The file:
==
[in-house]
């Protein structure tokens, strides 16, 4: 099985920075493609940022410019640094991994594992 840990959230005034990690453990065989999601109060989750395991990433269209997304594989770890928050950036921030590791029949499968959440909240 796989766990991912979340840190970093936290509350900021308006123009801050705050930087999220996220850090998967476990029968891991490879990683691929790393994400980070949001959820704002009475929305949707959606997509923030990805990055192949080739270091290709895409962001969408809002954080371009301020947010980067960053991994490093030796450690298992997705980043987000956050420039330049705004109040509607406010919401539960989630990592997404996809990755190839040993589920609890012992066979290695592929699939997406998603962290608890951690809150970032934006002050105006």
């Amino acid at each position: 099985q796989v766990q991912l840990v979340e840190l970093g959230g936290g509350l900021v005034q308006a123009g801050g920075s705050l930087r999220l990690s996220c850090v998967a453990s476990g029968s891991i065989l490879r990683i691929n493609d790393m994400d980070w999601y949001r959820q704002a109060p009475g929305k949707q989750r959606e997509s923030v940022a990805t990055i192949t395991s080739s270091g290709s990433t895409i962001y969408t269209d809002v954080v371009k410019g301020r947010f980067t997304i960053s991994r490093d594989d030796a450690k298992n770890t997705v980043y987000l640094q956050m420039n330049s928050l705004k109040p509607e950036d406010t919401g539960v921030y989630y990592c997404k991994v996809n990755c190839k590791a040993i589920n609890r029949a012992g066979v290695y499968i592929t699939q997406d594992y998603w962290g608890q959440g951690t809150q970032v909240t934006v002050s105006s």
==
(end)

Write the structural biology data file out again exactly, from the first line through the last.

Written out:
[in-house]
């Protein structure tokens, strides 16, 4: 099985920075493609940022410019640094991994594992 840990959230005034990690453990065989999601109060989750395991990433269209997304594989770890928050950036921030590791029949499968959440909240 796989766990991912979340840190970093936290509350900021308006123009801050705050930087999220996220850090998967476990029968891991490879990683691929790393994400980070949001959820704002009475929305949707959606997509923030990805990055192949080739270091290709895409962001969408809002954080371009301020947010980067960053991994490093030796450690298992997705980043987000956050420039330049705004109040509607406010919401539960989630990592997404996809990755190839040993589920609890012992066979290695592929699939997406998603962290608890951690809150970032934006002050105006």
């Amino acid at each position: 099985q796989v766990q991912l840990v979340e840190l970093g959230g936290g509350l900021v005034q308006a123009g801050g920075s705050l930087r999220l990690s996220c850090v998967a453990s476990g029968s891991i065989l490879r990683i691929n493609d790393m994400d980070w999601y949001r959820q704002a109060p009475g929305k949707q989750r959606e997509s923030v940022a990805t990055i192949t395991s080739s270091g290709s990433t895409i962001y969408t269209d809002v954080v371009k410019g301020r947010f980067t997304i960053s991994r490093d594989d030796a450690k298992n770890t997705v980043y987000l640094q956050m420039n330049s928050l705004k109040p509607e950036d406010t919401g539960v921030y989630y990592c997404k991994v996809n990755c190839k590791a040993i589920n609890r029949a012992g066979v290695y499968i592929t699939q997406d594992y998603w962290g608890q959440g951690t809150q970032v909240t934006v002050s105006s």